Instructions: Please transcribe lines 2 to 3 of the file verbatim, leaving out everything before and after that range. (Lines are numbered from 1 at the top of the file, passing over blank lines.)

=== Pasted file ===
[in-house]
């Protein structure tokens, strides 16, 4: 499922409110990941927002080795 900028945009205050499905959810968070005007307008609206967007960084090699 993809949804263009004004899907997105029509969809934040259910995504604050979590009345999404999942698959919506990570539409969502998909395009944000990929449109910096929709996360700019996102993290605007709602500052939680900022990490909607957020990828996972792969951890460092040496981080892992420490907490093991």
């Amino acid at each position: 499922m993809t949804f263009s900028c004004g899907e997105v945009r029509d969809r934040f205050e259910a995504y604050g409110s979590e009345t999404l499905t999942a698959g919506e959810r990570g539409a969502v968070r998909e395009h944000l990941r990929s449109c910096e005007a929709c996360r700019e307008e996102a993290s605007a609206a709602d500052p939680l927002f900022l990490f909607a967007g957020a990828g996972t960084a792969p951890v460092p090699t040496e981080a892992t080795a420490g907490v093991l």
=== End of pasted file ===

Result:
């Protein structure tokens, strides 16, 4: 499922409110990941927002080795 900028945009205050499905959810968070005007307008609206967007960084090699 993809949804263009004004899907997105029509969809934040259910995504604050979590009345999404999942698959919506990570539409969502998909395009944000990929449109910096929709996360700019996102993290605007709602500052939680900022990490909607957020990828996972792969951890460092040496981080892992420490907490093991």
């Amino acid at each position: 499922m993809t949804f263009s900028c004004g899907e997105v945009r029509d969809r934040f205050e259910a995504y604050g409110s979590e009345t999404l499905t999942a698959g919506e959810r990570g539409a969502v968070r998909e395009h944000l990941r990929s449109c910096e005007a929709c996360r700019e307008e996102a993290s605007a609206a709602d500052p939680l927002f900022l990490f909607a967007g957020a990828g996972t960084a792969p951890v460092p090699t040496e981080a892992t080795a420490g907490v093991l």